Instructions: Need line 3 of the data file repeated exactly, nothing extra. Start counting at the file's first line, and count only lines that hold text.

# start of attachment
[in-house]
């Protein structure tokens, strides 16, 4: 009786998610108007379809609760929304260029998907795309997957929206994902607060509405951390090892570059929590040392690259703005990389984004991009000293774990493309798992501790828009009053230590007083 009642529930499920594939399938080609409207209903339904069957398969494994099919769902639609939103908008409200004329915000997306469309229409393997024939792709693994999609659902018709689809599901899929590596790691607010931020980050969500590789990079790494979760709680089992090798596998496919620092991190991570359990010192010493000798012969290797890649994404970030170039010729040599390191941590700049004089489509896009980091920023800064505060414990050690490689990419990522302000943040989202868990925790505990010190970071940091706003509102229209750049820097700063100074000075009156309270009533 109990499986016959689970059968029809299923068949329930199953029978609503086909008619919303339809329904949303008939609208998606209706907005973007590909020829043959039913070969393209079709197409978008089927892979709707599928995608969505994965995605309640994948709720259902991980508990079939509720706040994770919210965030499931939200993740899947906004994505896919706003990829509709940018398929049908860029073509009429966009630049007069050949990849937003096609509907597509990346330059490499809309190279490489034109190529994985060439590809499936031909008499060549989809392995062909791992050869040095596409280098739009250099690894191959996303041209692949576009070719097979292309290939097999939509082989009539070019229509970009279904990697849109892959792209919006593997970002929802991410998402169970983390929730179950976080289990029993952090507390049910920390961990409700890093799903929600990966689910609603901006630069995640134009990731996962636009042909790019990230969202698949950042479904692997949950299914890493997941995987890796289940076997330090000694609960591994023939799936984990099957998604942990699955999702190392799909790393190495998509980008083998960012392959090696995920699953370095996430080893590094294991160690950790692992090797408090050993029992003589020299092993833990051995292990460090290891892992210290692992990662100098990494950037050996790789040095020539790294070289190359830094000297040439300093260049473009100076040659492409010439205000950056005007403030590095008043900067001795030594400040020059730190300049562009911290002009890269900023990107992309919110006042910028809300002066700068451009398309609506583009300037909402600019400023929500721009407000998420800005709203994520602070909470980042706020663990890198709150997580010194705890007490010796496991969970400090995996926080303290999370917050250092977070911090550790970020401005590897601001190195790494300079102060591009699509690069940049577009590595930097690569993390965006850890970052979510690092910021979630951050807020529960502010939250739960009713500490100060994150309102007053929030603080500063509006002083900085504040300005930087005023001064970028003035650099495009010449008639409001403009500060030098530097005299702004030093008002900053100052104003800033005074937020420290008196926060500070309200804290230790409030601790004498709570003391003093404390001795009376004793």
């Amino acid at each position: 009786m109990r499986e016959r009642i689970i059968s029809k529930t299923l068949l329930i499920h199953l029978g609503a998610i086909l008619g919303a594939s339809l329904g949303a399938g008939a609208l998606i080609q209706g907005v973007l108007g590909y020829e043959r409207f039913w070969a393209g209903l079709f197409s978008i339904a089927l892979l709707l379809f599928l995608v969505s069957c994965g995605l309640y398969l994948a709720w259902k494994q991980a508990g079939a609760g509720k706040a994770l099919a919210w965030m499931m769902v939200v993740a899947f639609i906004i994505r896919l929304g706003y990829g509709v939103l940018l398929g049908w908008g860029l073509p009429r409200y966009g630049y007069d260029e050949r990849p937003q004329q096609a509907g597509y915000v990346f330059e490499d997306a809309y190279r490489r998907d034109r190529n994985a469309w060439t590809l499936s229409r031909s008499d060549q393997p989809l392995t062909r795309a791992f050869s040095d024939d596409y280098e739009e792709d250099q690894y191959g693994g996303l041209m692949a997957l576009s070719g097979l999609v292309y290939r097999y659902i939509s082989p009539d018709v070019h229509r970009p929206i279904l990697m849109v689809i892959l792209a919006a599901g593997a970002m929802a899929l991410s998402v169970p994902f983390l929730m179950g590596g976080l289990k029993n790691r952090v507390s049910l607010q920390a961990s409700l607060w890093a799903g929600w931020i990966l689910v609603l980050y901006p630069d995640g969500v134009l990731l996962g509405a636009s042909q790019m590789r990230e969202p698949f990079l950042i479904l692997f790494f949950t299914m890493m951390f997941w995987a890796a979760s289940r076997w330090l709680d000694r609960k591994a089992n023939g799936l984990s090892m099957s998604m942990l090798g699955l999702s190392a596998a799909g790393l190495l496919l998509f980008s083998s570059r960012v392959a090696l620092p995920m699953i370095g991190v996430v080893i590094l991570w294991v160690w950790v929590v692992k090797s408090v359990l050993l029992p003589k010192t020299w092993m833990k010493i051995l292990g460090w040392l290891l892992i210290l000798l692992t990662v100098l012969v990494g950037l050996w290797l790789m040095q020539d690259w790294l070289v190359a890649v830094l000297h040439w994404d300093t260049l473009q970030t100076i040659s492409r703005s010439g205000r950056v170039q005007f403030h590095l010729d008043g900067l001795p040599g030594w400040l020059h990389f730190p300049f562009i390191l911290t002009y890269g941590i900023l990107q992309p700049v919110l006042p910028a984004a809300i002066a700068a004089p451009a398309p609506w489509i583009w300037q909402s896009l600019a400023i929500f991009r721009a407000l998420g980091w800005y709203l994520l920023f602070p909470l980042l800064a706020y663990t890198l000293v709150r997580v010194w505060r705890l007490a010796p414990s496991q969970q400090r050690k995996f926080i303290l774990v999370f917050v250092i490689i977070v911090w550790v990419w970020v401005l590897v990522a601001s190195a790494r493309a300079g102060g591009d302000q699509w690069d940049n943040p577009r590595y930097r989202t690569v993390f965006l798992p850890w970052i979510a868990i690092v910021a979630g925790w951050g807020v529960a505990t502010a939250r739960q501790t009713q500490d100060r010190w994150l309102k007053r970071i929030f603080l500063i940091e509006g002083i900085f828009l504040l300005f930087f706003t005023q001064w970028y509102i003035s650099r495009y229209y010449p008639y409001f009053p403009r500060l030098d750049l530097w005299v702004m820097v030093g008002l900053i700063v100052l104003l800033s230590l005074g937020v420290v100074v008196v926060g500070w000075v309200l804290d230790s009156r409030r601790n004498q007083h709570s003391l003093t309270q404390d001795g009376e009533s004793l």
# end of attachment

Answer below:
């Amino acid at each position: 009786m109990r499986e016959r009642i689970i059968s029809k529930t299923l068949l329930i499920h199953l029978g609503a998610i086909l008619g919303a594939s339809l329904g949303a399938g008939a609208l998606i080609q209706g907005v973007l108007g590909y020829e043959r409207f039913w070969a393209g209903l079709f197409s978008i339904a089927l892979l709707l379809f599928l995608v969505s069957c994965g995605l309640y398969l994948a709720w259902k494994q991980a508990g079939a609760g509720k706040a994770l099919a919210w965030m499931m769902v939200v993740a899947f639609i906004i994505r896919l929304g706003y990829g509709v939103l940018l398929g049908w908008g860029l073509p009429r409200y966009g630049y007069d260029e050949r990849p937003q004329q096609a509907g597509y915000v990346f330059e490499d997306a809309y190279r490489r998907d034109r190529n994985a469309w060439t590809l499936s229409r031909s008499d060549q393997p989809l392995t062909r795309a791992f050869s040095d024939d596409y280098e739009e792709d250099q690894y191959g693994g996303l041209m692949a997957l576009s070719g097979l999609v292309y290939r097999y659902i939509s082989p009539d018709v070019h229509r970009p929206i279904l990697m849109v689809i892959l792209a919006a599901g593997a970002m929802a899929l991410s998402v169970p994902f983390l929730m179950g590596g976080l289990k029993n790691r952090v507390s049910l607010q920390a961990s409700l607060w890093a799903g929600w931020i990966l689910v609603l980050y901006p630069d995640g969500v134009l990731l996962g509405a636009s042909q790019m590789r990230e969202p698949f990079l950042i479904l692997f790494f949950t299914m890493m951390f997941w995987a890796a979760s289940r076997w330090l709680d000694r609960k591994a089992n023939g799936l984990s090892m099957s998604m942990l090798g699955l999702s190392a596998a799909g790393l190495l496919l998509f980008s083998s570059r960012v392959a090696l620092p995920m699953i370095g991190v996430v080893i590094l991570w294991v160690w950790v929590v692992k090797s408090v359990l050993l029992p003589k010192t020299w092993m833990k010493i051995l292990g460090w040392l290891l892992i210290l000798l692992t990662v100098l012969v990494g950037l050996w290797l790789m040095q020539d690259w790294l070289v190359a890649v830094l000297h040439w994404d300093t260049l473009q970030t100076i040659s492409r703005s010439g205000r950056v170039q005007f403030h590095l010729d008043g900067l001795p040599g030594w400040l020059h990389f730190p300049f562009i390191l911290t002009y890269g941590i900023l990107q992309p700049v919110l006042p910028a984004a809300i002066a700068a004089p451009a398309p609506w489509i583009w300037q909402s896009l600019a400023i929500f991009r721009a407000l998420g980091w800005y709203l994520l920023f602070p909470l980042l800064a706020y663990t890198l000293v709150r997580v010194w505060r705890l007490a010796p414990s496991q969970q400090r050690k995996f926080i303290l774990v999370f917050v250092i490689i977070v911090w550790v990419w970020v401005l590897v990522a601001s190195a790494r493309a300079g102060g591009d302000q699509w690069d940049n943040p577009r590595y930097r989202t690569v993390f965006l798992p850890w970052i979510a868990i690092v910021a979630g925790w951050g807020v529960a505990t502010a939250r739960q501790t009713q500490d100060r010190w994150l309102k007053r970071i929030f603080l500063i940091e509006g002083i900085f828009l504040l300005f930087f706003t005023q001064w970028y509102i003035s650099r495009y229209y010449p008639y409001f009053p403009r500060l030098d750049l530097w005299v702004m820097v030093g008002l900053i700063v100052l104003l800033s230590l005074g937020v420290v100074v008196v926060g500070w000075v309200l804290d230790s009156r409030r601790n004498q007083h709570s003391l003093t309270q404390d001795g009376e009533s004793l």